COVID-19 Update: How We Are Serving and Protecting Our Clients.
National Trial Lawyer Top 100
FACDL
ABA
Escambia-Santa Rosa Bar Association
BBB
10 Best 2018-2019
AVVO

In Florida, a plaintiff in a car accident case generally must show that the defendant’s negligence caused the accident to recover damages. In turn, if a defendant can show that it was not their negligence but the negligence of the plaintiff that caused a collision, they may be able to obtain a verdict in their favor. While a defendant is permitted to introduce evidence suggesting a plaintiff’s fault, they cannot proffer information that is irrelevant or unduly prejudicial as discussed in a recent Florida opinion issued in a wrongful death case arising out of a car accident. If you lost a loved one in a fatal car crash, it is advisable to speak to a knowledgeable Florida car accident attorney about your rights.

The Subject Accident

Allegedly, the defendant, who was driving a car, collided with the decedent, who was operating a motorcycle.  The decedent sustained critical injuries in the accident and passed away shortly after. The plaintiff filed a wrongful death lawsuit against the defendant on behalf of the decedent’s estate, alleging that the defendant’s negligence caused the collision and the decedent’s death. No one observed the accident, but one witness saw the decedent shortly before and after the crash. She testified that she saw him perform a wheelie approximately five minutes before the collision and later arrived at the scene of the collision.

It is reported that before the trial, the plaintiff moved to bar the defendant from introducing evidence regarding the wheelie the decedent reportedly performed or suggesting that the wheelie led to the collision, on the basis that there was no evidence he performed a wheelie at the time of the accident. The decedent filed a response in opposition to the motion. Continue reading

Warehouse stores offer shoppers the convenience of being able to purchase a wide variety of goods in one place. While the vastness of such retail establishments allows them to provide customers with one-stop shopping, it can also make it difficult for people working in the store to remedy potentially harmful situations, like spills, when they occur. As such, it is not uncommon for people to encounter slippery conditions in stores and fall and sustain injuries. Whether a store will be liable for harm suffered in a slip and fall accident largely depends on whether it knew or should have known of the presence of a transitory condition that caused the fall, as explained in a recent Florida opinion. If you suffered harm in a slip and fall accident, you could be owed damages, and you should meet with a Florida personal injury lawyer to discuss your potential claims.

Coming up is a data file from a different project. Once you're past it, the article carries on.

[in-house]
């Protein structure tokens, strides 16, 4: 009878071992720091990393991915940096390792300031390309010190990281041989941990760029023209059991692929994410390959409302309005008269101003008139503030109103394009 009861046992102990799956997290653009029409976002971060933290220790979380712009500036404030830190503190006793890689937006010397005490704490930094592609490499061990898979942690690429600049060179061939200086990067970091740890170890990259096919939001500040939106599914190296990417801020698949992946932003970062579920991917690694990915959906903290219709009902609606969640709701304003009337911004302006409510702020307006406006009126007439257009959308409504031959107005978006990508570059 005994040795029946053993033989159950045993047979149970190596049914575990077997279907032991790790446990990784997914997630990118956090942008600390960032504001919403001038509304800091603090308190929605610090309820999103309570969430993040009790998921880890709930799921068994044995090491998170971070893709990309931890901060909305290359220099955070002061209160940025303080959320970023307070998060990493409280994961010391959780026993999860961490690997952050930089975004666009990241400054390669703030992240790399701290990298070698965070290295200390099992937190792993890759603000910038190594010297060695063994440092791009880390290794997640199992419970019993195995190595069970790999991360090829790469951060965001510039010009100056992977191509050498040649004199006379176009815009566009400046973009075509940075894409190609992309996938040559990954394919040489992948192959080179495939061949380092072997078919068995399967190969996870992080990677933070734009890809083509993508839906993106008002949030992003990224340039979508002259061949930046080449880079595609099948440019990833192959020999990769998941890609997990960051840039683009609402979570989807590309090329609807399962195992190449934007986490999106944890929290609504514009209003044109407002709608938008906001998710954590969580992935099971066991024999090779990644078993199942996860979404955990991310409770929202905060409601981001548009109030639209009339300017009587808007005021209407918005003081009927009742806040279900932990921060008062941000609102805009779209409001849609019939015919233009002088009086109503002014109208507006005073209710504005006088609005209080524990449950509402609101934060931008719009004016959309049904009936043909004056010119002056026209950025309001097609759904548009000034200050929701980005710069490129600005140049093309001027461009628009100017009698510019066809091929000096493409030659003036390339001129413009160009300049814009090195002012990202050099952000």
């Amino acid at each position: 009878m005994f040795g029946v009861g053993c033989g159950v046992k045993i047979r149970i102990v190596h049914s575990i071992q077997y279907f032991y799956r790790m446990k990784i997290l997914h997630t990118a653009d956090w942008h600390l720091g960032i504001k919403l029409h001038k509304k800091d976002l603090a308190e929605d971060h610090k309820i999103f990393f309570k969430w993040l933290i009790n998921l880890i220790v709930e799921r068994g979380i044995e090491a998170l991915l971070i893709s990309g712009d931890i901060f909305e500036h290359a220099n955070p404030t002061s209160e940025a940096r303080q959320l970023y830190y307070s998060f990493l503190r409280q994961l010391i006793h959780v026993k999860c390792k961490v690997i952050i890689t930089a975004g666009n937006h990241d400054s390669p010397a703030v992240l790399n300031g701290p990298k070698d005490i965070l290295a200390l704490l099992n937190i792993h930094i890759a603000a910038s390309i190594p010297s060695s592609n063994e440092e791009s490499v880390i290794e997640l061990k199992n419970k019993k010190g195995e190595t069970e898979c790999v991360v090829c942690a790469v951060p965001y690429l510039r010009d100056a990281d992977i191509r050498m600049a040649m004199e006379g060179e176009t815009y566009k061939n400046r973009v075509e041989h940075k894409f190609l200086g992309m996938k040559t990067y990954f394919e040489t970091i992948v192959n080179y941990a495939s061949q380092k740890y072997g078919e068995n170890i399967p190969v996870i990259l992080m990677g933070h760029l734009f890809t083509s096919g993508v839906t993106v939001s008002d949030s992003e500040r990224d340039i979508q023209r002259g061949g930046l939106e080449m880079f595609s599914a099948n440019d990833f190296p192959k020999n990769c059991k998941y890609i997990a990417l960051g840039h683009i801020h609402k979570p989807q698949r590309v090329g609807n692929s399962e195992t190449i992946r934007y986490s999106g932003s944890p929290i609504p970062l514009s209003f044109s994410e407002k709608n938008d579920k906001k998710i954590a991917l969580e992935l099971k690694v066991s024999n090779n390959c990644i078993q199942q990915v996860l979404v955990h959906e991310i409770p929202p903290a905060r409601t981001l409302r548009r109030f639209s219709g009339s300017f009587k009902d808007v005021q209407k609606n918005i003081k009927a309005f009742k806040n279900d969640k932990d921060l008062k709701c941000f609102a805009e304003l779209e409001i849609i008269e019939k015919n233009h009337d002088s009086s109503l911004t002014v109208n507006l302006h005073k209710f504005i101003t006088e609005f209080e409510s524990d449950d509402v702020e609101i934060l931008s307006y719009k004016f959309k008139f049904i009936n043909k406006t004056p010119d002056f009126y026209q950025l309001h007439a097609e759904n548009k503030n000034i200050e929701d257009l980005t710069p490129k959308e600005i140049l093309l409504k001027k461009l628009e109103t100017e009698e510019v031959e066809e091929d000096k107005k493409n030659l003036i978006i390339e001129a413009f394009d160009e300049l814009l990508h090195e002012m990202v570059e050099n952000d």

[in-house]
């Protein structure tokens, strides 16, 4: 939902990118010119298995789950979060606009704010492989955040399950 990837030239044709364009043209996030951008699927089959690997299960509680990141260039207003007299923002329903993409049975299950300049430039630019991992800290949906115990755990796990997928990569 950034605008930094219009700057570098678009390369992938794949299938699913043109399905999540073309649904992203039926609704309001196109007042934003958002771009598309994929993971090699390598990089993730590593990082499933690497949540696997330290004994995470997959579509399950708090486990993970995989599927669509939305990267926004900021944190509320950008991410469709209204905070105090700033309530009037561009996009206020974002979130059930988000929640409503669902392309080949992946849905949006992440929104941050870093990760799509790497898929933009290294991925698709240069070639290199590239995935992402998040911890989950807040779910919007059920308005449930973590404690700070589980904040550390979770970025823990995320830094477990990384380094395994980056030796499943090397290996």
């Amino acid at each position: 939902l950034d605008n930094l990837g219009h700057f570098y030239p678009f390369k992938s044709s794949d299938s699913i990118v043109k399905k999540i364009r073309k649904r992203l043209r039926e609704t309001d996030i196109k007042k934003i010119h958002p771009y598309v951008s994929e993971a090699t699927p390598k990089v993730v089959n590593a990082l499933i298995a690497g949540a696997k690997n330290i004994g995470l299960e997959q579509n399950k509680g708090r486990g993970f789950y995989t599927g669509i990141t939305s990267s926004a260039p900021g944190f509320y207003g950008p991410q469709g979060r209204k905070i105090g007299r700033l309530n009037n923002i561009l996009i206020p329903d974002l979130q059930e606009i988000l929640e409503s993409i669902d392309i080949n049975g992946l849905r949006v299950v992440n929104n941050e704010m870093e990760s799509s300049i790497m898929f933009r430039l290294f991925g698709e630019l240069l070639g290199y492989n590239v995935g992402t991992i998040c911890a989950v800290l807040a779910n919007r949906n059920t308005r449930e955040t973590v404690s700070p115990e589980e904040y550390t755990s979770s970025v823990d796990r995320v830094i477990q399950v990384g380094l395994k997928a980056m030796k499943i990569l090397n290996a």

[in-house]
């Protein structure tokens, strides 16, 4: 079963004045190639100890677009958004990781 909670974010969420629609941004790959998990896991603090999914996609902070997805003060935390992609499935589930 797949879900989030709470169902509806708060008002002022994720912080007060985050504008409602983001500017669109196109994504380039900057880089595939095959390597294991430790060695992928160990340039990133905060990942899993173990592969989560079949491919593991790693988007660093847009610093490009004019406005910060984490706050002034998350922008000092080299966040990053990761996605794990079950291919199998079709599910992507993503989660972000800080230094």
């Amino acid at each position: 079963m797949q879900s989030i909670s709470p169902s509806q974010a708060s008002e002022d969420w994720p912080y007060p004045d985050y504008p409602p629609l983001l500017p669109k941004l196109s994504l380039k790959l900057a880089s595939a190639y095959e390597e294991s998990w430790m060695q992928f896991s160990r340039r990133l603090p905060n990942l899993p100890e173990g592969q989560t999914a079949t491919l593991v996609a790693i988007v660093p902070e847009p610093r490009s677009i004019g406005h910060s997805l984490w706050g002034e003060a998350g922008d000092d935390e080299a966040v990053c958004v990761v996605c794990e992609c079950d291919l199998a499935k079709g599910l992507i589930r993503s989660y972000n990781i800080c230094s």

The Plaintiff’s Fall

It is reported that the plaintiff was shopping in the defendant’s warehouse store when he slipped and fell in a puddle in the freezer aisle. He stated he did not know how long the liquid had been on the floor, but after he fell, he noticed water leaking from the ceiling above the area where the fall occurred. He sustained back injuries in the fall and subsequently filed a lawsuit against the defendant, alleging its negligence led to his harm. The defendant moved for dismissal via summary judgment, arguing that the plaintiff could not establish it had constructive notice of the leak as required to impose liability under Florida law.

Establishing Constructive Notice in Florida Slip and Fall Cases

The court ultimately denied the defendant’s motion. The court explained that a reasonable jury could find that the defendant had constructive notice of the water on the floor, and therefore, summary judgment was improper. In Florida, a person who falls on a transitory foreign substance on the floor of a business must establish that the business either knew or should have known of the dangerous condition and taken measures to fix it. Generally, a transitory substance is any solid or liquid substance or item that is in a place where it does not belong. Continue reading

When a person who is hurt in a car accident decides to pursue damages from the party responsible for the collision, the injured party’s medical records are usually discoverable. Even if plaintiffs agree to release documents pertaining to their medical treatment, though, a defendant may face difficulties obtaining such records if the treatment provider objects to their disclosure. The right of a defendant in a car accident case to review records from a third-party provider was the topic of a recent Florida opinion, in a matter in which the court ultimately declined to order the production of the documents. If you were injured in a collision, it is in your best interest to meet with a capable Florida car accident attorney regarding your rights.